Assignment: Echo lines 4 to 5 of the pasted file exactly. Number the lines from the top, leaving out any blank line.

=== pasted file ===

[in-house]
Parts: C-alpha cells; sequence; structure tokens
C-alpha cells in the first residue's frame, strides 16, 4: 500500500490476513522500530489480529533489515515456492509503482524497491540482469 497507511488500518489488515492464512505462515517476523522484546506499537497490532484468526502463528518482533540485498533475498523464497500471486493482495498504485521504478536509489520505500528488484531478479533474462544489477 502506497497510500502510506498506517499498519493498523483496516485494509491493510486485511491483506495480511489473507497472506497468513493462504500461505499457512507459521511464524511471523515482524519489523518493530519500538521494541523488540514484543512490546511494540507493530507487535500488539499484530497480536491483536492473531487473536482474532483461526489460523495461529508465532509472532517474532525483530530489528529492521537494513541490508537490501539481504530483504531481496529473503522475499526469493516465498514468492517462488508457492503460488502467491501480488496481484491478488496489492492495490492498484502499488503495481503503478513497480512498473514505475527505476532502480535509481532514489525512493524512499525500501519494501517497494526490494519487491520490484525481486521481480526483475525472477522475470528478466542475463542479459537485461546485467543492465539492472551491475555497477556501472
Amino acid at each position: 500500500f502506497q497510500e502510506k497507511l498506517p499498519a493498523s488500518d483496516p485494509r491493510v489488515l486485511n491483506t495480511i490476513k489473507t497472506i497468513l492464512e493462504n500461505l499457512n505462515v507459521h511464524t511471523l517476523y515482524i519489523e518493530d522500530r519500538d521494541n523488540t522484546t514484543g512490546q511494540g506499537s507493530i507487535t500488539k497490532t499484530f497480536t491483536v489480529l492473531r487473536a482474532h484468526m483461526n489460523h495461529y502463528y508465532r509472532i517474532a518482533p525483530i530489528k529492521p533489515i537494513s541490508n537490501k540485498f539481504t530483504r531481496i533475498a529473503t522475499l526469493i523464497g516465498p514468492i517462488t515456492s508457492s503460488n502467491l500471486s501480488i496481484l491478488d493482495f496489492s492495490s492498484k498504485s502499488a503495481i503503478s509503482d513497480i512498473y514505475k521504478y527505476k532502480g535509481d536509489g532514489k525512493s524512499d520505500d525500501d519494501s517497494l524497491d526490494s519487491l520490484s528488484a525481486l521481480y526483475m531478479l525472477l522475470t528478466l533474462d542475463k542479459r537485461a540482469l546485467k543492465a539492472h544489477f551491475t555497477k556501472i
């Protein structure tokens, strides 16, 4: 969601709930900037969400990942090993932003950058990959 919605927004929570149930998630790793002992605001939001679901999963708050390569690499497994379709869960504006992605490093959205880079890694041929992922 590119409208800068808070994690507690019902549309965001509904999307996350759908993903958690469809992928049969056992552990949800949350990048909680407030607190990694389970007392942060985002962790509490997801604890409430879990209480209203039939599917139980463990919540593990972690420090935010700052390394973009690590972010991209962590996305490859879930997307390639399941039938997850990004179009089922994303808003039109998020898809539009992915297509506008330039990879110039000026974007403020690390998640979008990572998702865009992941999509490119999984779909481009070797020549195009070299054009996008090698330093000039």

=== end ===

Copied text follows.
Amino acid at each position: 500500500f502506497q497510500e502510506k497507511l498506517p499498519a493498523s488500518d483496516p485494509r491493510v489488515l486485511n491483506t495480511i490476513k489473507t497472506i497468513l492464512e493462504n500461505l499457512n505462515v507459521h511464524t511471523l517476523y515482524i519489523e518493530d522500530r519500538d521494541n523488540t522484546t514484543g512490546q511494540g506499537s507493530i507487535t500488539k497490532t499484530f497480536t491483536v489480529l492473531r487473536a482474532h484468526m483461526n489460523h495461529y502463528y508465532r509472532i517474532a518482533p525483530i530489528k529492521p533489515i537494513s541490508n537490501k540485498f539481504t530483504r531481496i533475498a529473503t522475499l526469493i523464497g516465498p514468492i517462488t515456492s508457492s503460488n502467491l500471486s501480488i496481484l491478488d493482495f496489492s492495490s492498484k498504485s502499488a503495481i503503478s509503482d513497480i512498473y514505475k521504478y527505476k532502480g535509481d536509489g532514489k525512493s524512499d520505500d525500501d519494501s517497494l524497491d526490494s519487491l520490484s528488484a525481486l521481480y526483475m531478479l525472477l522475470t528478466l533474462d542475463k542479459r537485461a540482469l546485467k543492465a539492472h544489477f551491475t555497477k556501472i
């Protein structure tokens, strides 16, 4: 969601709930900037969400990942090993932003950058990959 919605927004929570149930998630790793002992605001939001679901999963708050390569690499497994379709869960504006992605490093959205880079890694041929992922 590119409208800068808070994690507690019902549309965001509904999307996350759908993903958690469809992928049969056992552990949800949350990048909680407030607190990694389970007392942060985002962790509490997801604890409430879990209480209203039939599917139980463990919540593990972690420090935010700052390394973009690590972010991209962590996305490859879930997307390639399941039938997850990004179009089922994303808003039109998020898809539009992915297509506008330039990879110039000026974007403020690390998640979008990572998702865009992941999509490119999984779909481009070797020549195009070299054009996008090698330093000039």